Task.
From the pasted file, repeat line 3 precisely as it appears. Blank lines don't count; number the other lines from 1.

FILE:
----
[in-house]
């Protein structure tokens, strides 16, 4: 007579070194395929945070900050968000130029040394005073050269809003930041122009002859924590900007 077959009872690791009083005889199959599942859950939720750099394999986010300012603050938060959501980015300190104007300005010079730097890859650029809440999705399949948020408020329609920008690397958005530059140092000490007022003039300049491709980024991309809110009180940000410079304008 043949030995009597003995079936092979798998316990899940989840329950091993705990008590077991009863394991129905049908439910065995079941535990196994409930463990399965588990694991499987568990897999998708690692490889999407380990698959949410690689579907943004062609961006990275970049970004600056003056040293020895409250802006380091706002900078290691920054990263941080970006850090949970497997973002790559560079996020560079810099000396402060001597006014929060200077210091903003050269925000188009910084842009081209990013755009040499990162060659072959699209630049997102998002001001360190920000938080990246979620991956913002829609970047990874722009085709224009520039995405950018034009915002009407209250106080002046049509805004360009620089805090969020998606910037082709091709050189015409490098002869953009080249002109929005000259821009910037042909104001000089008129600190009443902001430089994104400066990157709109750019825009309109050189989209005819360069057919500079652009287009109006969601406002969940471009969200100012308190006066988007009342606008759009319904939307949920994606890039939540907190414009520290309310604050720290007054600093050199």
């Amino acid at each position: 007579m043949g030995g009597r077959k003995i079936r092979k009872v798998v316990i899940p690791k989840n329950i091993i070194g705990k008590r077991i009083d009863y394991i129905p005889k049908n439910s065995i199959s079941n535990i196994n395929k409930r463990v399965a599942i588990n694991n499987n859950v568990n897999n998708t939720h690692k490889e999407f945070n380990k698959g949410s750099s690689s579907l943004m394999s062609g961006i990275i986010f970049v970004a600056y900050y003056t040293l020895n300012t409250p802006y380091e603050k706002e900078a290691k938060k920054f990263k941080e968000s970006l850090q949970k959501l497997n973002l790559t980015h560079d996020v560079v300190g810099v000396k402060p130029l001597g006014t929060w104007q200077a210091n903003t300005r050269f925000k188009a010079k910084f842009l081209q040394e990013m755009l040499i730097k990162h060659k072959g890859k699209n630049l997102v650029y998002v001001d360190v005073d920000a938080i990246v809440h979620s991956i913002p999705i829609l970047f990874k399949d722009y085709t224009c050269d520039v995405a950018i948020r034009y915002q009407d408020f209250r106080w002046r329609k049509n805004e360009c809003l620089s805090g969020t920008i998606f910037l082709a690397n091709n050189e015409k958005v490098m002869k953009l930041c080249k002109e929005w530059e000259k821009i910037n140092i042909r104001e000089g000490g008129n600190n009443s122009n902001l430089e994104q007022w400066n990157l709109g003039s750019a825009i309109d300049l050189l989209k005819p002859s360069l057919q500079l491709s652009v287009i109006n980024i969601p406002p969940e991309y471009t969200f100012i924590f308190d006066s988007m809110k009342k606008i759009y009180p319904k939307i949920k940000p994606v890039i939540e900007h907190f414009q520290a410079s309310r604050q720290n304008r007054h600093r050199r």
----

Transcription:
């Amino acid at each position: 007579m043949g030995g009597r077959k003995i079936r092979k009872v798998v316990i899940p690791k989840n329950i091993i070194g705990k008590r077991i009083d009863y394991i129905p005889k049908n439910s065995i199959s079941n535990i196994n395929k409930r463990v399965a599942i588990n694991n499987n859950v568990n897999n998708t939720h690692k490889e999407f945070n380990k698959g949410s750099s690689s579907l943004m394999s062609g961006i990275i986010f970049v970004a600056y900050y003056t040293l020895n300012t409250p802006y380091e603050k706002e900078a290691k938060k920054f990263k941080e968000s970006l850090q949970k959501l497997n973002l790559t980015h560079d996020v560079v300190g810099v000396k402060p130029l001597g006014t929060w104007q200077a210091n903003t300005r050269f925000k188009a010079k910084f842009l081209q040394e990013m755009l040499i730097k990162h060659k072959g890859k699209n630049l997102v650029y998002v001001d360190v005073d920000a938080i990246v809440h979620s991956i913002p999705i829609l970047f990874k399949d722009y085709t224009c050269d520039v995405a950018i948020r034009y915002q009407d408020f209250r106080w002046r329609k049509n805004e360009c809003l620089s805090g969020t920008i998606f910037l082709a690397n091709n050189e015409k958005v490098m002869k953009l930041c080249k002109e929005w530059e000259k821009i910037n140092i042909r104001e000089g000490g008129n600190n009443s122009n902001l430089e994104q007022w400066n990157l709109g003039s750019a825009i309109d300049l050189l989209k005819p002859s360069l057919q500079l491709s652009v287009i109006n980024i969601p406002p969940e991309y471009t969200f100012i924590f308190d006066s988007m809110k009342k606008i759009y009180p319904k939307i949920k940000p994606v890039i939540e900007h907190f414009q520290a410079s309310r604050q720290n304008r007054h600093r050199r």